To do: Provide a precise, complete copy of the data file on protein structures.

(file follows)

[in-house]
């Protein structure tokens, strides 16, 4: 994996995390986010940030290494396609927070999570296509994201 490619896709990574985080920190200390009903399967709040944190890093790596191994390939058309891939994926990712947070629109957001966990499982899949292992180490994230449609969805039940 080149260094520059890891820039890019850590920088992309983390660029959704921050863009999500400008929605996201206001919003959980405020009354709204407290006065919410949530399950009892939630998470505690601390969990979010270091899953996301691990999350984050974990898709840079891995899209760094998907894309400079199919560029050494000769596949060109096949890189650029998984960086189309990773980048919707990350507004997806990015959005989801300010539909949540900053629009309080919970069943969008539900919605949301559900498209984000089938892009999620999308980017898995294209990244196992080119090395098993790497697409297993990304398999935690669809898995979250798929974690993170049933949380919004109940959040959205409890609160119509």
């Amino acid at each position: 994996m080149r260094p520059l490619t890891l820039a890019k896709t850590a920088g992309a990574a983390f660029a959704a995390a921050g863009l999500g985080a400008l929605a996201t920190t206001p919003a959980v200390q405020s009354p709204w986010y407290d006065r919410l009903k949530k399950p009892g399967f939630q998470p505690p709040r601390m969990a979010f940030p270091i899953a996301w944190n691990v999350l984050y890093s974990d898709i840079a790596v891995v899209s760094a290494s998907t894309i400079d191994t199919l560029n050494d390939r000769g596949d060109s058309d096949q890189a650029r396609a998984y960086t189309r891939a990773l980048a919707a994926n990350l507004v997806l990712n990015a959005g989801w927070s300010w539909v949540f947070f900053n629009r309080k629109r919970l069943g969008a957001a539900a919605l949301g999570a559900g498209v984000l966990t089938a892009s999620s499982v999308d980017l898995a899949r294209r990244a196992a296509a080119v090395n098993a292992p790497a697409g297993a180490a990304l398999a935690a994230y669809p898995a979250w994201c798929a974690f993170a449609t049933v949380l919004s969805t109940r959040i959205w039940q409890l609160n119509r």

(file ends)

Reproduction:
[in-house]
């Protein structure tokens, strides 16, 4: 994996995390986010940030290494396609927070999570296509994201 490619896709990574985080920190200390009903399967709040944190890093790596191994390939058309891939994926990712947070629109957001966990499982899949292992180490994230449609969805039940 080149260094520059890891820039890019850590920088992309983390660029959704921050863009999500400008929605996201206001919003959980405020009354709204407290006065919410949530399950009892939630998470505690601390969990979010270091899953996301691990999350984050974990898709840079891995899209760094998907894309400079199919560029050494000769596949060109096949890189650029998984960086189309990773980048919707990350507004997806990015959005989801300010539909949540900053629009309080919970069943969008539900919605949301559900498209984000089938892009999620999308980017898995294209990244196992080119090395098993790497697409297993990304398999935690669809898995979250798929974690993170049933949380919004109940959040959205409890609160119509």
């Amino acid at each position: 994996m080149r260094p520059l490619t890891l820039a890019k896709t850590a920088g992309a990574a983390f660029a959704a995390a921050g863009l999500g985080a400008l929605a996201t920190t206001p919003a959980v200390q405020s009354p709204w986010y407290d006065r919410l009903k949530k399950p009892g399967f939630q998470p505690p709040r601390m969990a979010f940030p270091i899953a996301w944190n691990v999350l984050y890093s974990d898709i840079a790596v891995v899209s760094a290494s998907t894309i400079d191994t199919l560029n050494d390939r000769g596949d060109s058309d096949q890189a650029r396609a998984y960086t189309r891939a990773l980048a919707a994926n990350l507004v997806l990712n990015a959005g989801w927070s300010w539909v949540f947070f900053n629009r309080k629109r919970l069943g969008a957001a539900a919605l949301g999570a559900g498209v984000l966990t089938a892009s999620s499982v999308d980017l898995a899949r294209r990244a196992a296509a080119v090395n098993a292992p790497a697409g297993a180490a990304l398999a935690a994230y669809p898995a979250w994201c798929a974690f993170a449609t049933v949380l919004s969805t109940r959040i959205w039940q409890l609160n119509r």